The statement in the title above has been completely misrepresented, misinterpreted, over-used and used to attack a lot in the past four years. My philosophy professor at Tyndale, my favourite professor at Tyndale, simply dismissed the whole concept of relative truth by looking at the statement “what is true to you isn’t true to me” by responding “well is that true?” and then all of sudden in my frosh-eager-to-stump-my-atheist-friend-mindset I was amazed at the brilliance and bought into it. I guess I didn’t realize how in depth philosophers must have searched out the idea of relative truth and to simple throw four words at it wouldn’t really do it justice.
When I got into a discussion with a few of my close friends the other day, I was asked if I believe in absolute truth. I don’t. I think the terminology of absolute truth is redundant and used to do nothing but manipulate. If something is true, it doesn’t need to be absolutely true, it simply is just true. So if you asked me if I believe in truth, I do. I believe in truth. I believe that there is truth in the idea that there are some things that are real, genuine and authentic. I believe that there is truth in that truth means actuality or existence. I believe that there are indisputable facts and propositions. But to simply tack on the word absolute before it is to say a lot more than do I believe in truth that is perfect, because truth in itself, by definition is perfect.
Though I believe in truth I do not believe that anyone has absolute truth, meaning that I don’t believe that anyone can full possess or grasp perfect and pure truth completely. I think that we all have bits and pieces and we are all trying to understand them better and we are growing into a better relationship with truth. For anyone to say I have the absolute truth on a matter is naïve and uneducated. To have the absolute truth is to be God.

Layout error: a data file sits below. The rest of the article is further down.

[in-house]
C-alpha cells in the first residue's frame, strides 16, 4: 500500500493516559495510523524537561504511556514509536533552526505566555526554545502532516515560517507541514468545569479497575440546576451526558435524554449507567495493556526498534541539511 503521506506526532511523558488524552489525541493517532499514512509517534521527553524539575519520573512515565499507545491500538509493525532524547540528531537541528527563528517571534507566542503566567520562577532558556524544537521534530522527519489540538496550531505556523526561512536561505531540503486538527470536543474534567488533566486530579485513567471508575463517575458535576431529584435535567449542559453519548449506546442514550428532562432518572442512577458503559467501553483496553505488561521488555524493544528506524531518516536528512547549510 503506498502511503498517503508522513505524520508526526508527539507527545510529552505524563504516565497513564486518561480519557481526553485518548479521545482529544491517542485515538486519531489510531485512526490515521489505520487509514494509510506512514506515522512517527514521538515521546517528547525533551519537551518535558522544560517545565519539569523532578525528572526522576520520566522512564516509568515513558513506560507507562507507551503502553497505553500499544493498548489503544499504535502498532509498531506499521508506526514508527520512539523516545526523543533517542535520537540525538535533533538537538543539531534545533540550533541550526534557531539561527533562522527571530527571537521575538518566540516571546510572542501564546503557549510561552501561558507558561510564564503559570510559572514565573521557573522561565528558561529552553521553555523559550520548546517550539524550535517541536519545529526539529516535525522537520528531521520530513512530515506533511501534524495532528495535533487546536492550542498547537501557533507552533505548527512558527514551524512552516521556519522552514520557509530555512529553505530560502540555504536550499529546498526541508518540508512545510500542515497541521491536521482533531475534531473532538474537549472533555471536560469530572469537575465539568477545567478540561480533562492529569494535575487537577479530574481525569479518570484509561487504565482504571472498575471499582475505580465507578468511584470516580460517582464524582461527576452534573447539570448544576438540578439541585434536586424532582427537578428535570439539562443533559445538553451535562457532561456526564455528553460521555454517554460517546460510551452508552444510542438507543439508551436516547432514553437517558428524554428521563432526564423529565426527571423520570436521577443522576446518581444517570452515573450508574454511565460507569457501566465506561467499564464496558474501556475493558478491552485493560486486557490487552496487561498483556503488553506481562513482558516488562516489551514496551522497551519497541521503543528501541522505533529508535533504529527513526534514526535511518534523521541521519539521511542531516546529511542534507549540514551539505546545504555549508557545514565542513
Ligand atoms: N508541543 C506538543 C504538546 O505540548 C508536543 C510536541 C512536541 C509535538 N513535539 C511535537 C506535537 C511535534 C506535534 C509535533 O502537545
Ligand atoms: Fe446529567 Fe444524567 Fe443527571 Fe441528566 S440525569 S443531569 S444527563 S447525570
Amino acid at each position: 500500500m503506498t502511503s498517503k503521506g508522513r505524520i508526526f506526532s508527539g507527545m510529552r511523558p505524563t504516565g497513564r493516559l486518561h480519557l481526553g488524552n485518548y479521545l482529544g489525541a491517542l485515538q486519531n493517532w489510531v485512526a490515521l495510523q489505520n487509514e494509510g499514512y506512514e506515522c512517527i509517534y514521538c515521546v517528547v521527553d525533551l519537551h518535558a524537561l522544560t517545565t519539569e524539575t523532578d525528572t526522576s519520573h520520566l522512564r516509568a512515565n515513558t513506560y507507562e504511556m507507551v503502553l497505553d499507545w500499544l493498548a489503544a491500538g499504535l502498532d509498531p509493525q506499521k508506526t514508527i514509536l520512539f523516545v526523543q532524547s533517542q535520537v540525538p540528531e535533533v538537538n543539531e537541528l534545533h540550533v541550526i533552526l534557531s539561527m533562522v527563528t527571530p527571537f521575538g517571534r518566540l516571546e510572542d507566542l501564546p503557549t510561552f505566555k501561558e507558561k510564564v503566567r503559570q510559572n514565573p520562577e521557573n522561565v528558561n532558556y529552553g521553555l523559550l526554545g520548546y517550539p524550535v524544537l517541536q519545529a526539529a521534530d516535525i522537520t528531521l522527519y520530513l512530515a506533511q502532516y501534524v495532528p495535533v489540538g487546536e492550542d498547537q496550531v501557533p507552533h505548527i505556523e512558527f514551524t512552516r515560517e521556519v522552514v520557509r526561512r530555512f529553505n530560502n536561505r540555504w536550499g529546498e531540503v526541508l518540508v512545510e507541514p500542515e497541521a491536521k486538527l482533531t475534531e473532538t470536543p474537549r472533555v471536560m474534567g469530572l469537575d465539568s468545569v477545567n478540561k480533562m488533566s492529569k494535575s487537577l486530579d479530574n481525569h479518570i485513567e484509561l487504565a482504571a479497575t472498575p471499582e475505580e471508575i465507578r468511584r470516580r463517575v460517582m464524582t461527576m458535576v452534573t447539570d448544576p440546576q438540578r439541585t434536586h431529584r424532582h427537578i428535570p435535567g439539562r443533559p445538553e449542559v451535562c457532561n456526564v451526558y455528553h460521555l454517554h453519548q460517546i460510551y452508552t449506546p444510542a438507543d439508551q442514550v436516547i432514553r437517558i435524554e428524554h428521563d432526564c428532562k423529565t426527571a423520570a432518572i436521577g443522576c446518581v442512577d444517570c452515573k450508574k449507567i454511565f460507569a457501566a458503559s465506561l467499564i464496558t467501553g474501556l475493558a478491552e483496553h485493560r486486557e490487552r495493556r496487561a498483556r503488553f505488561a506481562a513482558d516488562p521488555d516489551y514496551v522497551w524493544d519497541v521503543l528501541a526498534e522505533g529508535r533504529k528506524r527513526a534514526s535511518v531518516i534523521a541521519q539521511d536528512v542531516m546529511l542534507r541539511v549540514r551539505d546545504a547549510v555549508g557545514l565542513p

The idea of “what is true to me isn’t true to you” comes from our inability to admit that we are wrong. It has validity if you mean that what “I believe to be truth isn’t what you believe to be truth” (which I think is what most people mean). What people believe though is how people live, truth or not, that is why the argument is so prevalent and that’s why when we try to wrap our minds around it, its difficult. Usually when the argument is brought up and the question is asked “do you believe in absolute truth” it means that they are trying to prove that they are right about something. We need to keep in mind that most “relativists” (using the term loosely) don’t believe that there is no truth that is true for everyone; they simply are very sympathetic to what people believe to be true.
Truth separated from relationship or circumstance is not very valuable. I guarantee that those that have had abortions would not simply hold the absolute truth that abortion is wrong, for some reason abortion is so much deeper than simply it’s right or wrong. I can hold up a sign that says homosexuality is a sinful lifestyle, but when my kid comes out of the closet I’m going to have a lot harder time holding onto that belief.
What people believe to be true is relative. It is what people believe to be true that governs people’s lives and their actions, not what is real truth. Real truth is very scarce and anyone that starts sitting back, pointing out what is an absolute truth and what isn’t needs to be careful because absolute truth only exists in a person, not in a set of propositions.